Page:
Architect Alison Killing of Killing Architects and her collaborator and architect Kate Crawford will discuss these topics this November 15th. Topics that I would like to submit are: zones-at-risk zoning, how to re-articulate traumatic areas, adaptive resilience in countries at-risk, among many others.
I recommend Killing Architects' research on post-disaster planning, a research titled (Re)constructing the city, which promotes integration of urban design into humanitarian response,

The rapid growth of cities has led to an urbanisation of vulnerability and a corresponding increase in urban disasters. Humanitarian agencies' experience over the past decades has been overwhelmingly rural, so that approaches to shelter and reconstruction and the tools and guidance which help to shape a response are rooted in a rural context. These rural approaches have too often proved to be inadequate to the challenges of cities, where humanitarians have been confronted by high population densities, a shortage of land and a complex and delicate economic and social ecosystem, a context for which their rural 'toolkits', assumptions and experiences have left them poorly equipped.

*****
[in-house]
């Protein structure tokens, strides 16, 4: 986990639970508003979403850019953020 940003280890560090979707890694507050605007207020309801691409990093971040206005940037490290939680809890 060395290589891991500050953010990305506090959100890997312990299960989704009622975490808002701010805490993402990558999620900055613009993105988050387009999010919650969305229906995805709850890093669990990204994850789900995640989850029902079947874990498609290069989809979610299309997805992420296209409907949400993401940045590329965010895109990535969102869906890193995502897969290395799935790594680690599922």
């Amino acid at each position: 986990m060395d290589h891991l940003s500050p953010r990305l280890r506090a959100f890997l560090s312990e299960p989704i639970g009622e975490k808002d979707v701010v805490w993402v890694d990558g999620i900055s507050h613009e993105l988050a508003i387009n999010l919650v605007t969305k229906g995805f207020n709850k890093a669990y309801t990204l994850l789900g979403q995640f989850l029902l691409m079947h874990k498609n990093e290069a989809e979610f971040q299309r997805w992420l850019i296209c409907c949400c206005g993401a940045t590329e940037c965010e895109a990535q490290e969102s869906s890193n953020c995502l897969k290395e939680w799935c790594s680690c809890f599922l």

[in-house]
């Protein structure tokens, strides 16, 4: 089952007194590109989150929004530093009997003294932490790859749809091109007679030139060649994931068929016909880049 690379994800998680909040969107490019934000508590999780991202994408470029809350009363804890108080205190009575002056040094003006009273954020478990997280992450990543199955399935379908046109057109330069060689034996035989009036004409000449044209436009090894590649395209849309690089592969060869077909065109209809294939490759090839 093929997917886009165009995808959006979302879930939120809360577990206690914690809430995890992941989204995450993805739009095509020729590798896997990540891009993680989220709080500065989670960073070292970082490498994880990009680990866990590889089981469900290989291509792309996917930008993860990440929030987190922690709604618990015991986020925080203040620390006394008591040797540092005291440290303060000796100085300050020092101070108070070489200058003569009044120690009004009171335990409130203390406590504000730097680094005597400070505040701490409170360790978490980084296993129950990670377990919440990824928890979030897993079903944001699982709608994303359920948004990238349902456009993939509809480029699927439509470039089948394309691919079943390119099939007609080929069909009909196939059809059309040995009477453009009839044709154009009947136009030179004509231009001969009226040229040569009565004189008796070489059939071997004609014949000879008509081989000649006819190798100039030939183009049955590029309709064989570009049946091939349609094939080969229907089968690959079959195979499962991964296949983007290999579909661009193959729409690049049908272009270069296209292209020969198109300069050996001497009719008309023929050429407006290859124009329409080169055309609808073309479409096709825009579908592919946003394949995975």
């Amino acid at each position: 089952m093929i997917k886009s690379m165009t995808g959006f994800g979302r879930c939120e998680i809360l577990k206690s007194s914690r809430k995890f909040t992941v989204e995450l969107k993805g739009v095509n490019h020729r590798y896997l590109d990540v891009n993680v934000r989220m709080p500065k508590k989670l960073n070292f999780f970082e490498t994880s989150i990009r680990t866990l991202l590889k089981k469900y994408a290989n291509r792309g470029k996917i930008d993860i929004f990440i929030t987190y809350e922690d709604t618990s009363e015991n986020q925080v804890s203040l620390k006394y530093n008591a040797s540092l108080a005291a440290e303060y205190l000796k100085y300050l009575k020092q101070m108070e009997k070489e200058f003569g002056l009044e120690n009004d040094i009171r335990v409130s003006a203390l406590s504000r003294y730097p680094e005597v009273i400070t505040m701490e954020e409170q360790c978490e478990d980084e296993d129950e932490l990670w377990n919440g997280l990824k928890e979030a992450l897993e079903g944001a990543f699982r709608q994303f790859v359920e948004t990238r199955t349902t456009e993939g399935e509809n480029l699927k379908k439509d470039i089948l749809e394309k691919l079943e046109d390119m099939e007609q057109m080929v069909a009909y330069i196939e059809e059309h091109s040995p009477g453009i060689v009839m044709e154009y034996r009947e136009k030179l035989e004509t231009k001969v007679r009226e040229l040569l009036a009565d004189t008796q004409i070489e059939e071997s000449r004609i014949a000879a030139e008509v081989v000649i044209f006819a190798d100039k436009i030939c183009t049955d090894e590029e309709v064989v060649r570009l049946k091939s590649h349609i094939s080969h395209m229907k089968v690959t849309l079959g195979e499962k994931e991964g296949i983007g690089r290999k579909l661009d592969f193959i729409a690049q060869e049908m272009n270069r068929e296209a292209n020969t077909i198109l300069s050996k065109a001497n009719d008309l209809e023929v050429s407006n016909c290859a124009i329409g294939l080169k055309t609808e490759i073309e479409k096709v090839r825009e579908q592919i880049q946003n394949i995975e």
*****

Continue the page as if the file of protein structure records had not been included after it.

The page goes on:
An initial study suggests that urban design practices do have an important part to play in the work of aid agencies in urban areas. These practices have not (yet) been adopted for two main reasons. Firstly, humanitarian agencies find it difficult to take a holistic approach to recovery, which it has been argued is necessary in the reconstruction of urban areas. The second issue is the mandates of humanitarian agencies and their focus on the individual, which creates difficulties in working at a larger, community scale, something which is regularly necessary in reconstructing urban areas.
An Urban housing collage in Champigny-sur-Marne, France by Paris-based Edouard François:
Urban Collage | © Edouard François Architects
This housing project is just completed.

I posted in my tumblr page a series of images that Polish photographer Pawel Starzec took years ago.
These images originally appeared on Cafe Babel. Fridom is a pan-European work-in-progress which documents squatting in Europe.
Warsaw | © Pawel Starzec
Image originally appeared on Cafe Babel
"Since 2010, Pawel has visited countries as diverse Austria, Slovenia, Croatia, Norway, Germany, Italy, France, Spain, Switzerland and Denmark, to document squats and life inside. Pictured, the first day of Warsaw's new squat" [Cafe Babel]

Source: Project for Public Spaces, NLE, The New York Times, Inhabitat (article I, article II), Killing Architects, Sternberg Press, Cafe Babel